Layer of loo roll not the an­swer

Stanthorpe Border Post - - HEALTHY LIVING - The Sun

VIS­IT­ING a pub­lic bath­room can be a pretty trau­matic ex­pe­ri­ence. While many of us prob­a­bly try to avoid it at all costs, some­times it’s a needs must sit­u­a­tion.

If you’re su­per hy­gien­econ­scious, you may think you’re do­ing your bot­tom a favour by coat­ing the seat with a pro­tec­tive layer of toi­let pa­per.

But by do­ing so you’re ac­tu­ally ex­pos­ing your­self to more bac­te­ria. You see, toi­let seats are de­signed to re­pel such nas­ties. Their shape and the smooth sur­face make it ex­tremely dif­fi­cult for germs to latch on to them.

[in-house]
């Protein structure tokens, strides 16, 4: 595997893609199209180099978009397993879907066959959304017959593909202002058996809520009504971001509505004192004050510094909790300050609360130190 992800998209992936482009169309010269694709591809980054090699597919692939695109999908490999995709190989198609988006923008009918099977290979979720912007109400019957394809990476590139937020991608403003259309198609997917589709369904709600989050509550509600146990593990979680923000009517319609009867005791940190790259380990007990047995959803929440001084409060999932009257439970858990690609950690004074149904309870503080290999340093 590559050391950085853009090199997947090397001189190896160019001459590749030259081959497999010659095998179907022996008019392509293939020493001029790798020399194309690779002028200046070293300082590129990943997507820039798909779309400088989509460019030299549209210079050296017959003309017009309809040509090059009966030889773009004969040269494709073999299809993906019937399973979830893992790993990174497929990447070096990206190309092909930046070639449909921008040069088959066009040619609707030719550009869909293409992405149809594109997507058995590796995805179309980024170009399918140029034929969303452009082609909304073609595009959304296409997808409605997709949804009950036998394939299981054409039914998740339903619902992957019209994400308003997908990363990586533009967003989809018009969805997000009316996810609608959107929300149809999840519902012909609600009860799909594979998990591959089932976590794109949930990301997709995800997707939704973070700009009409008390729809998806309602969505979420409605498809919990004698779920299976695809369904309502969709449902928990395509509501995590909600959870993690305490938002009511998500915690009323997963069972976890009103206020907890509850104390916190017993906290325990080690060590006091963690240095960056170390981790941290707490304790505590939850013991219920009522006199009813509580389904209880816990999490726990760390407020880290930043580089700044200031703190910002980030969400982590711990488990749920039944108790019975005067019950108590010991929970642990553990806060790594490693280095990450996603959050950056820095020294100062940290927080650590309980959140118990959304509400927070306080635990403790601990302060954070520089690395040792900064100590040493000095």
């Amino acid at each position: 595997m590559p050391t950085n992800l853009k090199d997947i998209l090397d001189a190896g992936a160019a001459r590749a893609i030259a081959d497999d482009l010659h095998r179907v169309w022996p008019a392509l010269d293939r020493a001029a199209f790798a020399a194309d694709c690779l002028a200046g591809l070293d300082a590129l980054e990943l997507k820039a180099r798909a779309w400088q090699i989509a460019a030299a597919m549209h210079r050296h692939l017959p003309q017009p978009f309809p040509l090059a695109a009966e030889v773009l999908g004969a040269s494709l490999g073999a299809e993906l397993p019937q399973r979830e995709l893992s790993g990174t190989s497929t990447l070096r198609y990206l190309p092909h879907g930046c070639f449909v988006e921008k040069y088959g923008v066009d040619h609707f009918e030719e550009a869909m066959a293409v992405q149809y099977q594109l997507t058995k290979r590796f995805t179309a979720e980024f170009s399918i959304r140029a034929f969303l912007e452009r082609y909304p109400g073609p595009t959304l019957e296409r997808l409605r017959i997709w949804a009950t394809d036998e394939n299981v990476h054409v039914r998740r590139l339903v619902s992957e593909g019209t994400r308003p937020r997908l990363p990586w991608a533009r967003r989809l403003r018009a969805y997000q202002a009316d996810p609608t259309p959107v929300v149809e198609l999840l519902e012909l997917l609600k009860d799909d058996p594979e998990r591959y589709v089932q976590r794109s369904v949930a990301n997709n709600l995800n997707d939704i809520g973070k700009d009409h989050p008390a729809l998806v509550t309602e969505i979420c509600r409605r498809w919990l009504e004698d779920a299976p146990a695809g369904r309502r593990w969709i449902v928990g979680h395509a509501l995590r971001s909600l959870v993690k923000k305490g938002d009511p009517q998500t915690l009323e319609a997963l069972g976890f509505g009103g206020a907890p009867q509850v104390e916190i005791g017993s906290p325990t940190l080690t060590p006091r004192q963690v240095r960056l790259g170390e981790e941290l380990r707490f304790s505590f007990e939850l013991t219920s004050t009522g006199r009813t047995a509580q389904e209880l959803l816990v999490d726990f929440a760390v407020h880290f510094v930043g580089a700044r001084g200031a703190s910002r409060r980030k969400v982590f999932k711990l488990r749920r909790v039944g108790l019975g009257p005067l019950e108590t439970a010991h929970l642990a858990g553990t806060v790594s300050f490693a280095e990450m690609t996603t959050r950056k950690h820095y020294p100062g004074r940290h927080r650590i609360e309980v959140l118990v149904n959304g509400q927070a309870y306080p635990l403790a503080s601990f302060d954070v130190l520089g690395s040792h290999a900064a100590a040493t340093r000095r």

Re­search has found the av­er­age pub­lic toi­let seat is cleaner than most peo­ple’s kitchen sinks, chop­ping boards and wash­ing up sponges.

Toi­let pa­per has a rough tex­ture and is de­signed to be ab­sorbent, mak­ing it per­fect for bac­te­ria to stick to.

Ev­ery time the toi­let is flushed, tonnes of germs are launched into the air and are scat­tered across the room. A whole load of these end up on the toi­let pa­per roll.

Also, our skin acts as our per­sonal nat­u­ral bar­rier and pro­tects us from nasty mi­cro-or­gan­isms. Much of the bac­te­ria found on seats is al­ready present on our bod­ies.

LOO-SING BAT­TLE: Toi­let pa­per on the seat is no pro­tec­tion.

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